As Other Voices returns to Dingle for the fifteenth year in a row, Lizzie Gore-Grimes meets up with the extraordinary set of women who make this unique festival happen.
This weekend, Friday, November 30 to Sunday, December 2, sees Other Voices return to Dingle for the fifteenth year in a row. What began life as an idea dreamt up by Philip King and Glen Hansard over a pint has since grown into a music experience like no other. Their dream to produce a unique music television series set in a beautiful part of the world, in an intimate venue has since grown into a full music festival weekend that has travelled across Ireland and the world.
While the Other Voices weekend now offers so much more than just the televised performances, those unique sessions in the church are still the absolute heart of the thing. Having been lucky enough to sit in the 225-year old St. Michael’s Church at Other Voices Ballina in September and listen to Conor O’Brien (Villagers) sing A Trick of the Light just a few feet in front of me was a scalp-tingling sensory moment I’ll never forget. Walking into Dillon’s Bar after to find Conor and the band enjoying a pint only added to the extraordinary intimate magic that is Other Voices.
If you’re keen to go – and you should – just bear in mind tickets for church are nigh-on impossible to secure (you can’t buy them, they are distributed through competitions hosted on the website). But you can still watch the performances streamed live in various venues across the town and pick from oceans of other events, talks and happenings to try out.
Other Voices takes place in Dingle, Co.Kerry Nov 30 to Dec 2, featuring St. James’ Church concerts, the Hennessy Music Trail, Banter, Music Trail West, After Dark and much more. Registration is €30 from Eventbrite. For more information see www.othervoices.ie
Tina O’Reilly, Producer
Tina is the producer and basically runs the entire show. A Mayo native, Tina produces large-scale events such as Other Voices, as well as working as across a variety of film and TV projects. “Without Tina, there would be no Other Voices,” says her colleague Aileen.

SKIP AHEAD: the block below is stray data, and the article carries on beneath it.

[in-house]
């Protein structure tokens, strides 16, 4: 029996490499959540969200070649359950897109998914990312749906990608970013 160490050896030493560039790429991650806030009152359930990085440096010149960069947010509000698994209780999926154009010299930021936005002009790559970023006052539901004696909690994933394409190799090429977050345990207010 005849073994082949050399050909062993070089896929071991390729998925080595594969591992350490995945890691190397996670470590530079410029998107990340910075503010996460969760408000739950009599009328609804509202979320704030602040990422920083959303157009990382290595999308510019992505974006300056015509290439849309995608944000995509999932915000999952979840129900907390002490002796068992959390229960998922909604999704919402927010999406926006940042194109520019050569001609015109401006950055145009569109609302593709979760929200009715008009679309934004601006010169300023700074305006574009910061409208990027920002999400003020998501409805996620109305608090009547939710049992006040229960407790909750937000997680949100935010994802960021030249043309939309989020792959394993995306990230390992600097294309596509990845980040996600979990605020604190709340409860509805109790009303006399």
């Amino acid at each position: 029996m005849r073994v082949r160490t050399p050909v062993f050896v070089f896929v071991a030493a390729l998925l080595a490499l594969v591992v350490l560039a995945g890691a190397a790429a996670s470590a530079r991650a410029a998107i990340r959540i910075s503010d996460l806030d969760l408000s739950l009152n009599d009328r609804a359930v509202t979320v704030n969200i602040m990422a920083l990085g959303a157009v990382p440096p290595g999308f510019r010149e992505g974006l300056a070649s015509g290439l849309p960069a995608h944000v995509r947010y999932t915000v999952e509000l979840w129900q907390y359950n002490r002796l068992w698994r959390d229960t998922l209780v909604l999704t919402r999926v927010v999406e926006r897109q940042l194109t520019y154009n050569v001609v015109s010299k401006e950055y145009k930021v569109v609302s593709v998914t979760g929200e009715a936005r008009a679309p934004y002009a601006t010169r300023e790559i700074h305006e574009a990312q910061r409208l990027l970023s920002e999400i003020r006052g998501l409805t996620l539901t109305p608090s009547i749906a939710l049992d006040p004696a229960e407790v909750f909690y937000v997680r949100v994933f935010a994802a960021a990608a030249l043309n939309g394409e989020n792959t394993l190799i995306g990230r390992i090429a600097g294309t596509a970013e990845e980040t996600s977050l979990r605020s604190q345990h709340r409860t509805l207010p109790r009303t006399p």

“I started working with Nuala O’Connor and Philip King as soon as I left college. In the very beginning, Other Voices was solely a television series for RTÉ, filmed in St. James Church in Dingle. Over the years we have added various elements. But although the festival has developed and expanded, our main aim has never changed – to promote and nurture live music, to spark debate and discussion and to be thought-provoking.”
As the producer of the festival, Tina is involved all year round, working very closely with music producer Aoife Woodlock who books all the artists for the television show and Gareth Stewart the booker for the Music Trail. “My producer role is the more practical element,” Tina explains. “Ensuring delivery to all our funders and sponsors, drafting and managing budgets, organising the crew, overseeing each aspect of the festival, legal and contracts and all the minute detail related to each event.
“Working with such a great crew is a huge highlight of the festival for me. We’ve had lots of tough days but the laughter gets you through. I spend most of my time in the television truck during the Church recordings but I love when I get to pop into the acoustic recordings during the day just to listen to the music.”
As a Westport native Tina was delighted to take Other Voices to Ballina in September, which was a huge success. Will they be back again next year? “Most definitely we hope to return to Ballina, we are also looking into a return to Belfast and Berlin and we have a few other new location ideas we’re investigating.”